Susan Blackmore is a mildly effective publicist for the concept of memes. She is certainly skilled at stirring up controversy about the topic with the next generation of scholars.
As a memeticist, my heartfelt apologies go out to her audience at the Oxford Royale Academy summer program of 2014 .
Ms. Blackmore is perhaps a snapshot of what meme theory once was (or still is) to some, but she is not a viable representative of the discipline which is emerging.
She pontificates against metaphysical beliefs, waging war against "irrationality" while failing to lay a firm foundation for her scientific discipline. She is an engaging speaker and the economic realities of modern life act as a selective pressure for her to limit her vision and customize her presentations to an anti-theist audience. (No doubt if I were more fiscally "rational", I should do the same.)
The difference between Susan Blackmore and a Memeticist is the same distance between an exterminator and a rodentologist. Both are passionate about their subject, but the first chooses a very narrow, reactionary approach towards their subject: the only good rat is a dead rat. A zoologist on the other hand recognizes the resource conflicts created by the close proximity of human and rat populations. They examine how artificial urban environments have shaped the evolution of rattus rattus into the massive and territorial urban legend of city transit systems. The rodentologist studies diseases which afflict her subjects even though she may harbor concerns about their ability to vector diseases to humans.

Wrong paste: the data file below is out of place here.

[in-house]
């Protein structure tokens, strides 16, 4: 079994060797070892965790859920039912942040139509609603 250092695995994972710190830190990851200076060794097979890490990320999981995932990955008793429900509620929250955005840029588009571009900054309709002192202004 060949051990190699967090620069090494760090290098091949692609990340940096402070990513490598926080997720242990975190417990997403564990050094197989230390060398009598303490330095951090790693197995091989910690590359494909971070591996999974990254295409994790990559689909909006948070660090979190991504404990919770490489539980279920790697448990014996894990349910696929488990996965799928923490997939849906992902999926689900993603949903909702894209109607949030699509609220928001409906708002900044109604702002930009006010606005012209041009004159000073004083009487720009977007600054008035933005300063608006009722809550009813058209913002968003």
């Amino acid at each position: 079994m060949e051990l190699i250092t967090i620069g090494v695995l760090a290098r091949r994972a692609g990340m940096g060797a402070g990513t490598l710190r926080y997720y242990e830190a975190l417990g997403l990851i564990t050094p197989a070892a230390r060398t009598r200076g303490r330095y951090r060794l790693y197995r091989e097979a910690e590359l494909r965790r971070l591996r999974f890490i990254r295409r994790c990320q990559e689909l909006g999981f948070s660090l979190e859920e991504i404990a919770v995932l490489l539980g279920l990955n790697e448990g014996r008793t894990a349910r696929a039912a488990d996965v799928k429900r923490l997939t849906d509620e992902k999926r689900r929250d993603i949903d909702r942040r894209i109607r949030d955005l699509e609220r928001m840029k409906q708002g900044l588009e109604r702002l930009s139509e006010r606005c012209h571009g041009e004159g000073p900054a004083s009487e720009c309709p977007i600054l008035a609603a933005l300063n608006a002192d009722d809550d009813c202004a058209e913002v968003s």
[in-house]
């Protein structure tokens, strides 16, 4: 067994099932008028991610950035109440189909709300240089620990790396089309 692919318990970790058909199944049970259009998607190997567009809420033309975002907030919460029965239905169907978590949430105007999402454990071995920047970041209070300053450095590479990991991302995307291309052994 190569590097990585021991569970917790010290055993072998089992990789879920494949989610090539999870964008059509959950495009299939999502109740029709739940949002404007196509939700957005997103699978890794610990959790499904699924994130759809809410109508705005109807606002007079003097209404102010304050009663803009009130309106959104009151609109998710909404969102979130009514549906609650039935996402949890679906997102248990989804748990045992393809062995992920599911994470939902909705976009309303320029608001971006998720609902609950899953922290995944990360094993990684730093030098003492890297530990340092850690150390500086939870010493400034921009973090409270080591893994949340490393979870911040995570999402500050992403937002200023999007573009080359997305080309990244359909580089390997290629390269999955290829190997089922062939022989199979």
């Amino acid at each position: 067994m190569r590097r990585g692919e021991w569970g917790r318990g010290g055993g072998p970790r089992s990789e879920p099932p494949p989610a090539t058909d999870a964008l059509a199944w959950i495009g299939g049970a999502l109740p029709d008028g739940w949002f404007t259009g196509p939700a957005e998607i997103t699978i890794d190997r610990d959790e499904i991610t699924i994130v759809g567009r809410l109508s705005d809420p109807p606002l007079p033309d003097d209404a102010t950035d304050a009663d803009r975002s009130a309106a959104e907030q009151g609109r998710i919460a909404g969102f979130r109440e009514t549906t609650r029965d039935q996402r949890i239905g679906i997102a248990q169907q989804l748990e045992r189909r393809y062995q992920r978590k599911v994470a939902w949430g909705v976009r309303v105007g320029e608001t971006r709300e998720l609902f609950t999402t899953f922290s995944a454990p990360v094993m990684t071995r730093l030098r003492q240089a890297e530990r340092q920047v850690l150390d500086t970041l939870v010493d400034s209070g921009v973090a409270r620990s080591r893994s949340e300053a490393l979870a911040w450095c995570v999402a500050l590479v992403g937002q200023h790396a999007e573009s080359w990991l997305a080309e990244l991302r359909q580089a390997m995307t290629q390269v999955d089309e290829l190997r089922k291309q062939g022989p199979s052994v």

Similarly a memeticist must have some curiosity and tolerance for her subjects. Understanding interactions and evolutionary contexts, she refrains from blanket judgements and incendiary remarks. Inquiry, understanding and reflective appreciation trump gut reactions because they often lead to more appropriate solutions.
Blackmore makes two critical errors: She dismisses "irrational" memes and provides blanket approval to "rational" ones. Both reactions bypass the careful examination and articulation required of any academic study.
Memetics is in desperate need of new minds to move it into the 21st Century. Those who have passionately defended ancient belief systems and glean what they can from fields we have abandoned may offer insights which non-believers cannot perceive from a distance.
The failures of Western development clearly illustrate we cannot eradicate every bacterium, pull every weed and exterminate every last rattlesnake. We are learning we need a balance of bacteria to develop our immunity and maintain our health, that weeds are simply exceptionally adapted plants and processed venom (anti-venom) is the most effective cure for a snakebite.
Blackmore is not a memeticist. Do not let her diatribes dissuade you from pursuing this emerging discipline. Her fears over "irrationality", insecurities about the appeal of "rationality" and near-certainty of an impending apocalypse leads to the same fanatic desperation observed in all absolute and inflexible world-views. She is only one person. Memetics is so much more.